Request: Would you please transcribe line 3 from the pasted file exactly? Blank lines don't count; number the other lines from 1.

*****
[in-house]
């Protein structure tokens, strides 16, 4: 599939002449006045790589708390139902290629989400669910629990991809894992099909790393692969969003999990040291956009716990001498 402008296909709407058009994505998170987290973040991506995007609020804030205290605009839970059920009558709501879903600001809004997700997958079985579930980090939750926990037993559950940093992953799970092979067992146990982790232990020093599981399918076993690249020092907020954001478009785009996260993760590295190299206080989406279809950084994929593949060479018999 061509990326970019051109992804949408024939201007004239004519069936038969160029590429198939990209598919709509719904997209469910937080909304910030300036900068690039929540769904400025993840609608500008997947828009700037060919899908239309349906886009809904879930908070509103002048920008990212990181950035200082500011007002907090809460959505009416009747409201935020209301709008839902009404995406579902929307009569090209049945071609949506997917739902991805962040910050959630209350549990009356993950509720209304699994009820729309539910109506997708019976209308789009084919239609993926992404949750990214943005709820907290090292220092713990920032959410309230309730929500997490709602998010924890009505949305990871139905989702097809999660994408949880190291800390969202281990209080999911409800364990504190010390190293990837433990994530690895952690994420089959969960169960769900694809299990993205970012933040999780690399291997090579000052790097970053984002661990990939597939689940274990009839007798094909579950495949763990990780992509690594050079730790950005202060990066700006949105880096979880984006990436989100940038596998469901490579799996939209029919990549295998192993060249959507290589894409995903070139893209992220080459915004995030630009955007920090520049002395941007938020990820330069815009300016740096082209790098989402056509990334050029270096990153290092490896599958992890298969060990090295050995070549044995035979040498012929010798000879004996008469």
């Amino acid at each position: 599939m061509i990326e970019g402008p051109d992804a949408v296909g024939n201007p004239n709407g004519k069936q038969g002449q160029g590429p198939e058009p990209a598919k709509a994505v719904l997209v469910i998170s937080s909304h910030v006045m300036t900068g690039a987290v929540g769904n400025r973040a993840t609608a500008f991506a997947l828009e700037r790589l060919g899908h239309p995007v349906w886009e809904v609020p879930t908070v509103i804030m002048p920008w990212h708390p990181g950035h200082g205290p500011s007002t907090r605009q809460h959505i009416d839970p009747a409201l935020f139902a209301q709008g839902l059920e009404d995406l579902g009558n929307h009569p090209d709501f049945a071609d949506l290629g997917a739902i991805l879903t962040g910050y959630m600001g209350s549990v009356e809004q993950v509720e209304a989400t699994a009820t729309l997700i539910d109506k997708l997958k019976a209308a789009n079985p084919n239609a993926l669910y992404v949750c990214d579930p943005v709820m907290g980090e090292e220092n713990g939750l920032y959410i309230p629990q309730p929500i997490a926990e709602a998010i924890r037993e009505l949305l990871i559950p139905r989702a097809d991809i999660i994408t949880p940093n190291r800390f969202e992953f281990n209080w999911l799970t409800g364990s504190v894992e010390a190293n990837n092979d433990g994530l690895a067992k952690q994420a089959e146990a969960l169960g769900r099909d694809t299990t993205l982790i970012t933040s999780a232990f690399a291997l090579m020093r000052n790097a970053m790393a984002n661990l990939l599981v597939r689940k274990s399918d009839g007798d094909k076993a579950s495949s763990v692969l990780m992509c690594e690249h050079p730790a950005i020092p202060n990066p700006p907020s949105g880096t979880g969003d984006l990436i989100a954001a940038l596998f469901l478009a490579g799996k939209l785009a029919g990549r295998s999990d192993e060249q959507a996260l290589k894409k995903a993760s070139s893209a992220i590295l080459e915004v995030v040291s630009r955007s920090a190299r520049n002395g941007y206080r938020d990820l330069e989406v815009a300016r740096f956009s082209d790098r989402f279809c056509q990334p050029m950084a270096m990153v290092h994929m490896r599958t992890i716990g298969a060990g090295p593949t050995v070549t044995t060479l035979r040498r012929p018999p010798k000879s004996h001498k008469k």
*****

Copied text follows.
């Amino acid at each position: 599939m061509i990326e970019g402008p051109d992804a949408v296909g024939n201007p004239n709407g004519k069936q038969g002449q160029g590429p198939e058009p990209a598919k709509a994505v719904l997209v469910i998170s937080s909304h910030v006045m300036t900068g690039a987290v929540g769904n400025r973040a993840t609608a500008f991506a997947l828009e700037r790589l060919g899908h239309p995007v349906w886009e809904v609020p879930t908070v509103i804030m002048p920008w990212h708390p990181g950035h200082g205290p500011s007002t907090r605009q809460h959505i009416d839970p009747a409201l935020f139902a209301q709008g839902l059920e009404d995406l579902g009558n929307h009569p090209d709501f049945a071609d949506l290629g997917a739902i991805l879903t962040g910050y959630m600001g209350s549990v009356e809004q993950v509720e209304a989400t699994a009820t729309l997700i539910d109506k997708l997958k019976a209308a789009n079985p084919n239609a993926l669910y992404v949750c990214d579930p943005v709820m907290g980090e090292e220092n713990g939750l920032y959410i309230p629990q309730p929500i997490a926990e709602a998010i924890r037993e009505l949305l990871i559950p139905r989702a097809d991809i999660i994408t949880p940093n190291r800390f969202e992953f281990n209080w999911l799970t409800g364990s504190v894992e010390a190293n990837n092979d433990g994530l690895a067992k952690q994420a089959e146990a969960l169960g769900r099909d694809t299990t993205l982790i970012t933040s999780a232990f690399a291997l090579m020093r000052n790097a970053m790393a984002n661990l990939l599981v597939r689940k274990s399918d009839g007798d094909k076993a579950s495949s763990v692969l990780m992509c690594e690249h050079p730790a950005i020092p202060n990066p700006p907020s949105g880096t979880g969003d984006l990436i989100a954001a940038l596998f469901l478009a490579g799996k939209l785009a029919g990549r295998s999990d192993e060249q959507a996260l290589k894409k995903a993760s070139s893209a992220i590295l080459e915004v995030v040291s630009r955007s920090a190299r520049n002395g941007y206080r938020d990820l330069e989406v815009a300016r740096f956009s082209d790098r989402f279809c056509q990334p050029m950084a270096m990153v290092h994929m490896r599958t992890i716990g298969a060990g090295p593949t050995v070549t044995t060479l035979r040498r012929p018999p010798k000879s004996h001498k008469k």